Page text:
(?)-epicatechin showed similar acute vascular effects
increased ?avonoid intake.23,24 Overall, the available
as ?avanol-rich cocoa. These effects were likely due
data suggest that ?avonoids may have a small bene?cial
to augmentation of NO synthesis by ?avanols. Tea
effect on blood cholesterol concentrations in individ-
also contains epicatechin, but at lower concentrations,
uals with elevated blood cholesterol concentrations.
and contains high concentrations of other catechins
For a variety of other cardiovascular disease-
with a similar structure.54 The data on red wine
related endpoints, the data are limited to only a
and related sources is mixed. A controlled trial with
few investigations. Additional studies are needed
very small numbers by Cuevas et al.49 did suggest
to con?rm suggested bene?ts of ?avonoids on
bene?t of red wine, whereas other controlled trials
platelet function,25 in?ammation,26 body fatness27
have shown no effect.55 – 58 Several uncontrolled trials
using de-alcoholised red wine or purple grape juice
have shown a signi?cant improvement in endothelial
function.50 – 52 Many randomised controlled trials have
FLAVONOIDS AND ENDOTHELIAL FUNCTION
now investigated the effect of isolated iso?avones59 – 63
In vitro studies
or soy protein containing iso?avones53,64 – 66
Isolated vessels from animals can be used to assess
endothelial function in the brachial artery. The results
of these studies suggest that iso?avones do not
the effects of potentially vasoactive substances in vitro.
signi?cantly improve endothelial function. However,
The effects of individual ?avonoids on the relaxation
studies with endothelial or vascular function outcomes
of isolated arteries from rats have been investigated in
other than ?ow-mediated dilatation are suggestive
many studies. The relaxation responses of ?avonols,
of bene?ts,67 – 69 indicating that different mechanisms
?avones, ?avanols, ?avanones, anthocyanins and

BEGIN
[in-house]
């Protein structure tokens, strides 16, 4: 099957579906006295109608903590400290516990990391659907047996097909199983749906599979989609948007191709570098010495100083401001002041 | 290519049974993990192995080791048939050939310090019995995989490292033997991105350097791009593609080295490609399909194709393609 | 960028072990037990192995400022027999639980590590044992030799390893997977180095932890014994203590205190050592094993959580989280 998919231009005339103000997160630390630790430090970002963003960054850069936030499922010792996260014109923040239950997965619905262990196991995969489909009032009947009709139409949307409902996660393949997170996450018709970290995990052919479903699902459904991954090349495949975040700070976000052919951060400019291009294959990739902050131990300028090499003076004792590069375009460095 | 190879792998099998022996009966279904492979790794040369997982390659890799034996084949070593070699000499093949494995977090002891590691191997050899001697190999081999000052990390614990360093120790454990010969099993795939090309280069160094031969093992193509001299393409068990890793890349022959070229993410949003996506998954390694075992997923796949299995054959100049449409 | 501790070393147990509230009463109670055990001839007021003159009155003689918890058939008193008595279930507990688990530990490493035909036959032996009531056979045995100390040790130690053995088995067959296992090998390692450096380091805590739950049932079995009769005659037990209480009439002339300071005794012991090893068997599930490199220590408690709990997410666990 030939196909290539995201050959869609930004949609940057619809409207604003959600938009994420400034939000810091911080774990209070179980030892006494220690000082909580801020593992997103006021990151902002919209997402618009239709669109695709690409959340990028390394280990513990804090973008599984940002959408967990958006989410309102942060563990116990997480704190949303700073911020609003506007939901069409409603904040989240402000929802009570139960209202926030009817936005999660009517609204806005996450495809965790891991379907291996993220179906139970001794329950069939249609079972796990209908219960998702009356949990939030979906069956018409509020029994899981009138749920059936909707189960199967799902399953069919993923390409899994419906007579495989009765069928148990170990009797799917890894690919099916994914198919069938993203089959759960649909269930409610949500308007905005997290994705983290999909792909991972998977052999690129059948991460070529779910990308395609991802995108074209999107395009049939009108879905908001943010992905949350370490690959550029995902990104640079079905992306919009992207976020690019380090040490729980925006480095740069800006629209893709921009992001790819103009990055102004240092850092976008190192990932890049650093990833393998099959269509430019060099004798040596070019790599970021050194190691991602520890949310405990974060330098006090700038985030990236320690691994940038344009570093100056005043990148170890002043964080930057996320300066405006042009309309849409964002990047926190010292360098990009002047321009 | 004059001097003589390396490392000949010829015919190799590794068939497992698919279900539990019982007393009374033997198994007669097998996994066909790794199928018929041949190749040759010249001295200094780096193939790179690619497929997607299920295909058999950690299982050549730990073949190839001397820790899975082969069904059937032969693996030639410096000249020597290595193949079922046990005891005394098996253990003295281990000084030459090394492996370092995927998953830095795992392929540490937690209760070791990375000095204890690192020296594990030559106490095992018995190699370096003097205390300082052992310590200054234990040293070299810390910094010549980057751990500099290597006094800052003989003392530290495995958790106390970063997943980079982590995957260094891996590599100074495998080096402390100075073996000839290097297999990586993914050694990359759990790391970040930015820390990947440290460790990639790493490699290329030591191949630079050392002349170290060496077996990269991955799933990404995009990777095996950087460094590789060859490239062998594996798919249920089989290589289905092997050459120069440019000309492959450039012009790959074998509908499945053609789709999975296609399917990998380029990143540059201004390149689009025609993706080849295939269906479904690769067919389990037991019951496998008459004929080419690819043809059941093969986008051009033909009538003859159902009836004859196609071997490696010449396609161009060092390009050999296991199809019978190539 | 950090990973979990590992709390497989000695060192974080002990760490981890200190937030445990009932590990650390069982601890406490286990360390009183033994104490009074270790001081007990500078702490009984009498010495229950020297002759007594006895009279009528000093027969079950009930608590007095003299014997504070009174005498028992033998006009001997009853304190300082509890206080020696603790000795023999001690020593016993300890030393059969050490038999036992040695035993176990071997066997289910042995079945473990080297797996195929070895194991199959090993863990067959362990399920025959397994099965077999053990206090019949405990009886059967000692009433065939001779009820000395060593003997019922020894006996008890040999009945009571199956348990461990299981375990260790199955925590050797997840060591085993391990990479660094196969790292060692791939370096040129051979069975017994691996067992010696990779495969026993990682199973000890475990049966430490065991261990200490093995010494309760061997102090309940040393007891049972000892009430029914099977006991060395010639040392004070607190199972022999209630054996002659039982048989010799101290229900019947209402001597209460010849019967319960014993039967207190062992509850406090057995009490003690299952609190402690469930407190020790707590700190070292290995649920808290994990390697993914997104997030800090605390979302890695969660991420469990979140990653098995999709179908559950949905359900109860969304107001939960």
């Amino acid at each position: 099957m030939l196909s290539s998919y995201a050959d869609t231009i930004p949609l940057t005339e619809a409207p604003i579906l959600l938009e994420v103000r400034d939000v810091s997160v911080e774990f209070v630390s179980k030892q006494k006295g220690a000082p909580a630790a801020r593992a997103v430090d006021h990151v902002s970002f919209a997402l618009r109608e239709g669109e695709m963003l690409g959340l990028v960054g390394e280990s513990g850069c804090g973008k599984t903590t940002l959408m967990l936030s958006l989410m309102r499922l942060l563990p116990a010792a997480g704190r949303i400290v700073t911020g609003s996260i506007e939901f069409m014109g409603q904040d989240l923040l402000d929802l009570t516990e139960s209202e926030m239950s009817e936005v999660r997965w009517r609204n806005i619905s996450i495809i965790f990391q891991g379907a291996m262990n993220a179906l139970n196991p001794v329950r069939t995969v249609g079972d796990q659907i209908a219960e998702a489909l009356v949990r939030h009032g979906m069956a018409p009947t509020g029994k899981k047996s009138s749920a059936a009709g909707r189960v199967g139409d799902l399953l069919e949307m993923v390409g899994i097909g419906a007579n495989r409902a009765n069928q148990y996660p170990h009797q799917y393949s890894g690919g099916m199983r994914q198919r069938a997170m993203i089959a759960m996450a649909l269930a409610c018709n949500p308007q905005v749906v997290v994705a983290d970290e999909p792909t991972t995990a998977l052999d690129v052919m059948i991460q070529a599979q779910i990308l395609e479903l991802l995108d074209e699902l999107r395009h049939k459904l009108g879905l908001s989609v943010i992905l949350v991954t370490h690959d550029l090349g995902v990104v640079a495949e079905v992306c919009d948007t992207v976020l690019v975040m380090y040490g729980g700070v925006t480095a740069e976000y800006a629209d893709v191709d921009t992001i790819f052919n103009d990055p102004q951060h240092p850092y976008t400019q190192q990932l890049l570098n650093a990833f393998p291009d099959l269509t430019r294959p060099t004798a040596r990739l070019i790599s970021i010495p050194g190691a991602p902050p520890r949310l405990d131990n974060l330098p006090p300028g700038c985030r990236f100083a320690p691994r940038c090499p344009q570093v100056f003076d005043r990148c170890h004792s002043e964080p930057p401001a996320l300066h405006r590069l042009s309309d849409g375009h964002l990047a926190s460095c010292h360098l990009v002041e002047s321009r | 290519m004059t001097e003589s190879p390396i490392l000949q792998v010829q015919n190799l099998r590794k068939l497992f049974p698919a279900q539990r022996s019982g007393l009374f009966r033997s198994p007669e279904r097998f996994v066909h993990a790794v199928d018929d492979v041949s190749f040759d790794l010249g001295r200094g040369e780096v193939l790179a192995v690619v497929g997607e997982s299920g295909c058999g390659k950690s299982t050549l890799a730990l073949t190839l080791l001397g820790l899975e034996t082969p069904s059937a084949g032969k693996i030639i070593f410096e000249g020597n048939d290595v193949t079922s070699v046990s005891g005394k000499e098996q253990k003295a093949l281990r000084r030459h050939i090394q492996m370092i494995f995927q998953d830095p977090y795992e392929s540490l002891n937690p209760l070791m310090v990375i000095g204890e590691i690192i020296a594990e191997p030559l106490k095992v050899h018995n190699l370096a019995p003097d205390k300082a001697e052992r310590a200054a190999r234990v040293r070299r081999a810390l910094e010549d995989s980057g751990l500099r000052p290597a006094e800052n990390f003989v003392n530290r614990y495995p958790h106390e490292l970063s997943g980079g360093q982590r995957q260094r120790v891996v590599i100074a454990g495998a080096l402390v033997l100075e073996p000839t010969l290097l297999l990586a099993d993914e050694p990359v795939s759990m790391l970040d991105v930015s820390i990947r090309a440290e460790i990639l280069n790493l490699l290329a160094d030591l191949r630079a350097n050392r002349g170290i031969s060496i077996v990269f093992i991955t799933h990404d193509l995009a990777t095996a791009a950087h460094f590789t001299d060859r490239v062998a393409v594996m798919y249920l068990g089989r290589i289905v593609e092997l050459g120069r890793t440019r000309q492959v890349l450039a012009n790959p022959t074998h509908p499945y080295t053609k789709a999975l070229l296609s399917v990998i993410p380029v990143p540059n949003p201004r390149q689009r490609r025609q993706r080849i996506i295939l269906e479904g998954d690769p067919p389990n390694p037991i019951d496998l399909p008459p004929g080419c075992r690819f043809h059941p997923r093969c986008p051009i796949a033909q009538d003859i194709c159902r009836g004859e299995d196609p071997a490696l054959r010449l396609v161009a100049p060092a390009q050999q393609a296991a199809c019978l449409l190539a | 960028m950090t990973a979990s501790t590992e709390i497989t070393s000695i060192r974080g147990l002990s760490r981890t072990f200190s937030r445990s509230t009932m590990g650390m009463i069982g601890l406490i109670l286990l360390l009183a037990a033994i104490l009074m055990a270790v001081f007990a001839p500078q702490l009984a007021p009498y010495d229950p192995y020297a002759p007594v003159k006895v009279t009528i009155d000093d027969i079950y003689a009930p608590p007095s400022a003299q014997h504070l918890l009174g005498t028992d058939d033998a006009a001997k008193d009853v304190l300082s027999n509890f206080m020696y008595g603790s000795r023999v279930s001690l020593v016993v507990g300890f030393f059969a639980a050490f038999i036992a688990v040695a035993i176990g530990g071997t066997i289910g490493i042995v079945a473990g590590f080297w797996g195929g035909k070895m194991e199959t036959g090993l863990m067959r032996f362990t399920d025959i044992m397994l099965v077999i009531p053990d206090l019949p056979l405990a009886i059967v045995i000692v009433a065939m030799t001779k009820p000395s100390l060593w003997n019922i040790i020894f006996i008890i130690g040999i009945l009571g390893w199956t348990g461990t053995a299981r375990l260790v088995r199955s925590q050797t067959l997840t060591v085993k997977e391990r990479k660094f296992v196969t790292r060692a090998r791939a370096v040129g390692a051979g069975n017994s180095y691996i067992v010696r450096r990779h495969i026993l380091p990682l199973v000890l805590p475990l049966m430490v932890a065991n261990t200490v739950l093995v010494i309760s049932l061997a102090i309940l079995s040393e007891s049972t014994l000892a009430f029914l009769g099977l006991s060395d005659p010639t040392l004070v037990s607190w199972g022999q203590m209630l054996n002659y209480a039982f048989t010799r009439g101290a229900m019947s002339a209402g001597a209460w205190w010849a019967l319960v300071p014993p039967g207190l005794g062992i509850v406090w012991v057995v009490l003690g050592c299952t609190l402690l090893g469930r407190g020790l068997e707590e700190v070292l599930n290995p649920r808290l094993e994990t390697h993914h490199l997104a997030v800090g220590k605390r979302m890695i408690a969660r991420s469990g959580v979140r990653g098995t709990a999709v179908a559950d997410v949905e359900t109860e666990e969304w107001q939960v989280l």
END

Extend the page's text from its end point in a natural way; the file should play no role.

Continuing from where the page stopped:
could be involved.
iso?avones have all been assessed in this model.
vasorelaxation at physiological concentrations. The
FLAVONOIDS AND BLOOD PRESSURE
relaxation observed is largely endothelium-dependent
Effects of ?avonoids to improve endothelial function
and nitric oxide (NO)-dependent, although other
may be at least partially responsible for any reduction
mechanisms also appear to be involved.29 – 34
in risk of cardiovascular disease. Acute and sustained
improvement in endothelial function could contribute
Human intervention trials
to lower blood pressure. Dietary ?avonoids can reduce
Consistent bene?ts of ?avonoids from some dietary
blood pressure in the spontaneously hypertensive rat.70
sources (catechin-rich foods and beverages) have
Studies of the effects on blood pressure of short-term
been observed on endothelial function. In humans,
regular ingestion of ?avonoids in humans provide
one of the main methods to investigate endothelial
mixed results.47,57,58,71 – 73 Three short-term studies
function has been to use ultrasonography focusing on
have shown blood pressure lowering with ?avonoid-
conduit vessels, such as the brachial artery.35 This is
rich cocoa or dark chocolate.47,72,73 In contrast, short-
a non-invasive technique that measures vasodilation
term regular ingestion of tea for up to 4 weeks appears
of the artery in response to shear stress induced by
not to signi?cantly alter blood pressure.40,71 Studies
increased blood ?ow. This is known as ?ow-mediated
showing that soy protein containing iso?avones can
dilatation and is largely NO-dependent.36 The validity
reduce blood pressure74,75 are likely to be confounded
of this technique is supported by observations showing
by an effect of protein per se to reduce blood pressure.76
that abnormalities in the peripheral circulation are
Isolated iso?avones appear to have little or no effect
associated with a range of cardiovascular risk factors,37
on blood pressure, at least in the short term.77
with abnormal vasotonic responses in the coronary
Investigations of the possible longer-term effects
circulation38 and with increased risk of coronary
of regular ingestion of ?avonoids on blood pres-
sure are limited to cross-sectional studies assessing
J Sci Food Agric 86:2492– 2498 (2006)
Effects of ?avonoids on blood pressure
tea intake78 – 81 and chocolate intake.8 Inverse rela-
who methylated fewer of the ?avonoids had more of
tionships of tea intake78,79 and a marker of tea
an improvement in endothelial function. There were
?avonoid exposure79 with blood pressure, and of
similar ?ndings during acute tea consumption. That
tea intake with prevalence of hypertension80,81 have
is, any improvement in ?ow-mediated dilatation fol-
been reported. Recent cross-sectional data from the
lowing ingestion of tea may be enhanced in individuals
Zutphen Elderly Study suggest an inverse association
who O-methylate fewer of the absorbed ?avonoids.85
between cocoa intake and blood pressure and cardio-
Thus, differences in ?avonoid metabolism could be
vascular mortality.8 Relationships of red wine intake